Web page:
(09) 636 7113
26-30 Vestey Drive
The Compliance Team
Mark is highly experienced with 34 years in the Fire Protection industry including 17 years with the NZ Fire Service and 17 years in the private sector. He has completed an extensive range of specialist training courses and holds several industry qualifications These, combined with his experience and operational management ability, provides him with the skills to both lead and work with staff, subcontractors and clients alike.
Mark’s key focus is to develop and co-ordinate practical on-site solutions that are sustainable and performance driven and to deliver effective client solutions.
His industry qualifications include the National Certificate in Passive Fire Protection; Fixed Fire Protection and Fire Detection and Alarm Systems.
He holds IQP registration in Auckland, Waikato, Western/Bay of Plenty & Central North Island & South Island for:
SS 1 Automatic systems for fire suppression
SS 2 Automatic or manual emergency warning systems
SS 3/1 Automatic Doors
SS 3/2 Access controlled doors
SS 3/3 Interfaced fire or smoke doors or windows
SS 4 Emergency Lighting systems
SS 5 Escape route pressurisation systems
SS 7 Automatic back-flow preventers
SS 13/1 Mechanical smoke control
SS 13/2 Natural smoke control
SS 13/3 Smoke curtains
SS 14/2 Signs Systems 1-13
SS 15/b Final exits
SS 15/c Fire separations
SS 15/d Signs for communicating information intended to facilitate evacuation (EWIS)
SS 15/e Smoke separations
Strong attention to detail and a fastidious manner assists Helen to ensure your compliance requirements are dealt with in a prompt & effective manner.
At the time when a fire protection system is installed, provided it has been designed and installed in line with the correct processes, it will comply with Building Code requirements.
Following installation the Local Building Authority (usually a local Council) issues a compliance schedule which lists all the specified systems in the building that must be maintained, according to what standards, and how frequently.
However building systems can deteriorate over time, or be modified, or fail to operate for any reason. Like a vehicle Warrant of Fitness, a Building Warrant of Fitness (BWoF) ensures that systems are tested and maintained at regular intervals, so that should a fire situation arise the fire protection systems will operate as they should. Click here to see more on specified systems.
In general each of the Specified Systems from SS1 to SS15 will have a specific compliance schedule.
After testing and maintenance has been completed according to the compliance schedule a Building Warrant of Fitness is issued by the Local Building Authority which confirms that a Fire Protection systems will perform as expected.
A Building Warrant of Fitness is required where a compliance schedule has been issued for a building.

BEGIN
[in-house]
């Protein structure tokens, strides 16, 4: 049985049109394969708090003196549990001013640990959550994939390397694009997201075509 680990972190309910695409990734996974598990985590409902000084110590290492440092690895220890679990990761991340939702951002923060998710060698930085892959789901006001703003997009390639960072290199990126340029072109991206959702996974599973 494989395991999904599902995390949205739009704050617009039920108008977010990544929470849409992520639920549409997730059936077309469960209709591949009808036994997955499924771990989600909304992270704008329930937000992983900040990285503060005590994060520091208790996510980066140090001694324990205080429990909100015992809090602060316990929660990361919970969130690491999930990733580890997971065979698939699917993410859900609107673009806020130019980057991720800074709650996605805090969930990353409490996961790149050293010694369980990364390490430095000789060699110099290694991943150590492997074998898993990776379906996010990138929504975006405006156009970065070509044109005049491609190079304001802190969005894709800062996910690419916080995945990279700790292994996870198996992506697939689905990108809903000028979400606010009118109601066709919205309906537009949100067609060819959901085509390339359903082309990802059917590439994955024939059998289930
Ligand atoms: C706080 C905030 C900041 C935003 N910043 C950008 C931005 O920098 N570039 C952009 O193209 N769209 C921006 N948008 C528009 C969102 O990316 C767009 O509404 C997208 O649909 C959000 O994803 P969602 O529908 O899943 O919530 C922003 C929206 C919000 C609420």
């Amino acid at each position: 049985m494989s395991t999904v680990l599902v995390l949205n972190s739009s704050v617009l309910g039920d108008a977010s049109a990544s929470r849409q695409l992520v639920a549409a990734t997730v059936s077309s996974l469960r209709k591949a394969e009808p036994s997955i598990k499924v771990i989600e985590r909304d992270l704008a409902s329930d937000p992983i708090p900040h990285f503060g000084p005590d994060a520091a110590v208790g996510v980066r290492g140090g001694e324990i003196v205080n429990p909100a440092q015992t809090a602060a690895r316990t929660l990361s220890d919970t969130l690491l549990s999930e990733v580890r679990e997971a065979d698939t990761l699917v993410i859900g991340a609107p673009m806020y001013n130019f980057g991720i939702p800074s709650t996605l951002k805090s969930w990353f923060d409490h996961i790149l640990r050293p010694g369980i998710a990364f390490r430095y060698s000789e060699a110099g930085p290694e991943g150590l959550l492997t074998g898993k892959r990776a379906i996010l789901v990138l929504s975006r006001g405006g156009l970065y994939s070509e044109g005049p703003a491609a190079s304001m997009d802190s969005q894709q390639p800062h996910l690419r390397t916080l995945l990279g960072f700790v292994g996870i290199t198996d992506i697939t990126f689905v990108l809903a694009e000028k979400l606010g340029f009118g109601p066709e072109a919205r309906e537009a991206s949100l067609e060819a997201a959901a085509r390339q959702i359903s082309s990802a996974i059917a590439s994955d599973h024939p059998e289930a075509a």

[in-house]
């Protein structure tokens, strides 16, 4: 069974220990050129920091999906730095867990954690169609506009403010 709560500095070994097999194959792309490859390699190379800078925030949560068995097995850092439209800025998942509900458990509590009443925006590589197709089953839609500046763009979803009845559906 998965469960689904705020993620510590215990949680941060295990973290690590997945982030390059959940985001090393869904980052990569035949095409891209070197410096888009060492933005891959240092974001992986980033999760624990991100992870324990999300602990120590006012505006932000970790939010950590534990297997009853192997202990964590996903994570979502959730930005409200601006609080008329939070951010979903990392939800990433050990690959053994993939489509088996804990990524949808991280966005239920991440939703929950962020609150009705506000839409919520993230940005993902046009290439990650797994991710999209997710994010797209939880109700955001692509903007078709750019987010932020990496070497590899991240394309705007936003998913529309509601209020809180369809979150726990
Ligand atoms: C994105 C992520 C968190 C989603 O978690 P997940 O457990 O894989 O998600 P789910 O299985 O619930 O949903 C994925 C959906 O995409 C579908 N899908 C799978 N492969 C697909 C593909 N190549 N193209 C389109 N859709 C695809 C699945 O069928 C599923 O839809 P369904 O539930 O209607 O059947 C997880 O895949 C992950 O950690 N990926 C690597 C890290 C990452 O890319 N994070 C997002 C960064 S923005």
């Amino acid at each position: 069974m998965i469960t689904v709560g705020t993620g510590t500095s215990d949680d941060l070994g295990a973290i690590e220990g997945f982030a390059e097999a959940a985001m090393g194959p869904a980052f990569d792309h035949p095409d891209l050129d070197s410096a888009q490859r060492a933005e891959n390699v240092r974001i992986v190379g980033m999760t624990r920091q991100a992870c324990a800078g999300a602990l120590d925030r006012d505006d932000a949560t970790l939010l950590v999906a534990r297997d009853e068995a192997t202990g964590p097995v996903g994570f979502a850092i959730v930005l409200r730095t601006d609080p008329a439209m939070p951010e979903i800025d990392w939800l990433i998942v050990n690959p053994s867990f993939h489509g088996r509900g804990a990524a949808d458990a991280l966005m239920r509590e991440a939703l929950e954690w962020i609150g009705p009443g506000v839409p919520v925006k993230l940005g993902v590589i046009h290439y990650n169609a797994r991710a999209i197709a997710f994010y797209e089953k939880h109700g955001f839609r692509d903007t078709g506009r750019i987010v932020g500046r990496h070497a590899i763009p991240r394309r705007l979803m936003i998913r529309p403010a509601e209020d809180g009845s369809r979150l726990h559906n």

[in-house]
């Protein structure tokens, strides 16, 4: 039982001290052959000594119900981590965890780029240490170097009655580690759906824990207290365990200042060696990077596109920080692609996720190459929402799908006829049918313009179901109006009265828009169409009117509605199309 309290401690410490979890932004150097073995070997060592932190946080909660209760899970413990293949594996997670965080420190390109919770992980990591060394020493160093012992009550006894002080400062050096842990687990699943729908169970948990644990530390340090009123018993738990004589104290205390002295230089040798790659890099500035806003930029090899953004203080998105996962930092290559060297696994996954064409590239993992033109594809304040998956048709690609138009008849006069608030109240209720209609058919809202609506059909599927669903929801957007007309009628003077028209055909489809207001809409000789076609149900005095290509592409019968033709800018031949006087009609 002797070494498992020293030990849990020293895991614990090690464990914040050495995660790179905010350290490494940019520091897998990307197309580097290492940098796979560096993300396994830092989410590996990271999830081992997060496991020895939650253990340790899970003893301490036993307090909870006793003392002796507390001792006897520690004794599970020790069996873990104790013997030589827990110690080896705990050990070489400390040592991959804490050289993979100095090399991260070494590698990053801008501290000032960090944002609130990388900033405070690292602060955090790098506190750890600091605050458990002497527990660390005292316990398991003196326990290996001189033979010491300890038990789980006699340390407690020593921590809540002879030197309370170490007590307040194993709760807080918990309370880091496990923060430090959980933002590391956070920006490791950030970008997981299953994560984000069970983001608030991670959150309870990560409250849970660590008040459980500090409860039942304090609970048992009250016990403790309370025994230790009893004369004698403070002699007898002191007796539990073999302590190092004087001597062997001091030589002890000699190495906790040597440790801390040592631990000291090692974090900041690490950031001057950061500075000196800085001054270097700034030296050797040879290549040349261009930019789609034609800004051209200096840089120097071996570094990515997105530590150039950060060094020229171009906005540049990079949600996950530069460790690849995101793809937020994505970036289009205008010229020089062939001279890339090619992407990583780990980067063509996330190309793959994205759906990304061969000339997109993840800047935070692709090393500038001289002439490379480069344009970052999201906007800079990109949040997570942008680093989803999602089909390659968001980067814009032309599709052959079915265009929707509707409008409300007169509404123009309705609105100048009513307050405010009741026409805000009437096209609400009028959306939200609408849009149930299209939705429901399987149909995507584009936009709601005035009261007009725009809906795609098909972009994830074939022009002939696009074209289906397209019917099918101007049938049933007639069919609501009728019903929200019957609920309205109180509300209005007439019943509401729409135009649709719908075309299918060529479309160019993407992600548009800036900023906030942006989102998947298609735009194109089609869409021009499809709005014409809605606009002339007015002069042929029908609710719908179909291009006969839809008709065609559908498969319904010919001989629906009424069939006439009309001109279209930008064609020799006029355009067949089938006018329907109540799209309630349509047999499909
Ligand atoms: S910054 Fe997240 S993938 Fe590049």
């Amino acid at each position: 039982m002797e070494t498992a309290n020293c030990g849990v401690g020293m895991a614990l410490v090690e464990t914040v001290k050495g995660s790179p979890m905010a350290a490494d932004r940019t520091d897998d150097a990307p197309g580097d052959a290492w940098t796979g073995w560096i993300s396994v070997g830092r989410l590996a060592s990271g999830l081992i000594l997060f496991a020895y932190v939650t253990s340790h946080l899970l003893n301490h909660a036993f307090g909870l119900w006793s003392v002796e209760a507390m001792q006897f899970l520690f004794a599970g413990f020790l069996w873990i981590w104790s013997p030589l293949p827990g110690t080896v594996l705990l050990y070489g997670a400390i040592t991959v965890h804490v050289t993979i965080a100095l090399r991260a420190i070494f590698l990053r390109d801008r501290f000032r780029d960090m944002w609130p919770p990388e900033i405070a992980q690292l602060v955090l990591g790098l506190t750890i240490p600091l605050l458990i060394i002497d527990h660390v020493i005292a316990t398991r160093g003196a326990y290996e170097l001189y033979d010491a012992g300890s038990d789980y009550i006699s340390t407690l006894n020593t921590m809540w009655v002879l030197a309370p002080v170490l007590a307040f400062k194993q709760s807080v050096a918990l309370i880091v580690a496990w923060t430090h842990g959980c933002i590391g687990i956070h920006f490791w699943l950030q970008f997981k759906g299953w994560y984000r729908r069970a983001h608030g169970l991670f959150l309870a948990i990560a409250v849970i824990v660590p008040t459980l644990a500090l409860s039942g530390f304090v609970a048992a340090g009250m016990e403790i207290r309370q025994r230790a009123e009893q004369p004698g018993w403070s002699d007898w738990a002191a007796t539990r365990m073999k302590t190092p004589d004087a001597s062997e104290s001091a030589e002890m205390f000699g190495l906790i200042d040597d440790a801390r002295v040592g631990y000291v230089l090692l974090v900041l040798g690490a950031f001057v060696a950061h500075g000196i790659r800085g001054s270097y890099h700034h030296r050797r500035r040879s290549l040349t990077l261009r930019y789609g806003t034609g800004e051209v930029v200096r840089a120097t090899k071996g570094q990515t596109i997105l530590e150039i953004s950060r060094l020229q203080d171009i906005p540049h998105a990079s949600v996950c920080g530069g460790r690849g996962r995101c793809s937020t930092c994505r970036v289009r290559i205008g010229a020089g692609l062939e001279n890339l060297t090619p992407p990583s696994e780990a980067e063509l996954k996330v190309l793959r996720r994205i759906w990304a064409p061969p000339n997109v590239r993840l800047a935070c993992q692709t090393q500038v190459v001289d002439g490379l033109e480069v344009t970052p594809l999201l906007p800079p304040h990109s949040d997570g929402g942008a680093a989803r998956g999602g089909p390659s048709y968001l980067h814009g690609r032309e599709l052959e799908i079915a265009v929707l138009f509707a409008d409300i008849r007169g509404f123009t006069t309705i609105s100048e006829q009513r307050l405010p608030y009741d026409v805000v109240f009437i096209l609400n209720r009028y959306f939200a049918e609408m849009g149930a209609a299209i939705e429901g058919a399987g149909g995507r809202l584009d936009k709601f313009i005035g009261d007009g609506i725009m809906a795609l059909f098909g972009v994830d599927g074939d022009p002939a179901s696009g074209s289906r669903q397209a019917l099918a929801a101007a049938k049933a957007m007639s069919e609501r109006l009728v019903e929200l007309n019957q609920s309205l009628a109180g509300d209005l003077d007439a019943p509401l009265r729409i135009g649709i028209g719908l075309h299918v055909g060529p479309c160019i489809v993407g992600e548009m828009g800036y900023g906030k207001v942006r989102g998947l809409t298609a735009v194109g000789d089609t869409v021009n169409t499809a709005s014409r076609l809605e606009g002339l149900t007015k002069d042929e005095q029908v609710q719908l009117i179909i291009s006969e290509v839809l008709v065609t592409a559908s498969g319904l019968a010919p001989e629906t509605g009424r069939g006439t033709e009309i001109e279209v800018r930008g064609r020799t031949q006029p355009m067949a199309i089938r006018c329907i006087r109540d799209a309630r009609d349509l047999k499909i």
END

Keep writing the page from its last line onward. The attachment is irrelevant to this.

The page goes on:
A BWoF verifies that the inspection, maintenance and reporting procedures for all the specified systems within a building have been carried out in accordance with the compliance schedule for the previous 12 months.
Section 108 of the Building Act requires that a BWoF must:
- Be supplied on each anniversary of the issue of the compliance
- State the location of the compliance schedule and associated
compliance schedule reports
- State that the inspection, maintenance, and reporting
procedures have been fully complied with during the
previous 12 months
- Have attached to it all Form 12A certificates issued by
IQPs for the specified systems
- Have attached to it any recommendations from an IQP to
amend the compliance schedule.
The maze of regulations and compliance requirements can make it very difficult to know exactly what has to be done to ensure you meet your legal obligations, and to ensure you keep buildings protected and people safe.
It can mean you end up with a small army of experts and service providers to keep it all on track – meaning the costs and time involved in maintaining fire protection compliance can be high if you don't keep it simple by using a single service provider.
A BWoF must be displayed in a building where it can be seen by building users
Fines for non-compliance
The Building Act 2004 contains a number of provisions to protect public health and safety that are important for building owners and managers. There are a range of penalties for failing to comply with these provisions:
If a person is the owner of a building for which a compliance schedule has been obtained, they are liable for a fine of up to $20,000 with a further fine of $2,000 for each day the offence is continued
Building owners can be fined up to $20,000 for failing to display a Building Warrant of Fitness, or displaying a false or misleading Building Warrant of Fitness;
Building owners who fail to give written notice of a change of use commit an offence and are liable to a maximum fine of $5,000
It is also an offence carrying a fine of up to $100,000 to use or permit the use of a building, which is not safe or sanitary, or if it has inadequate means of escape from fire.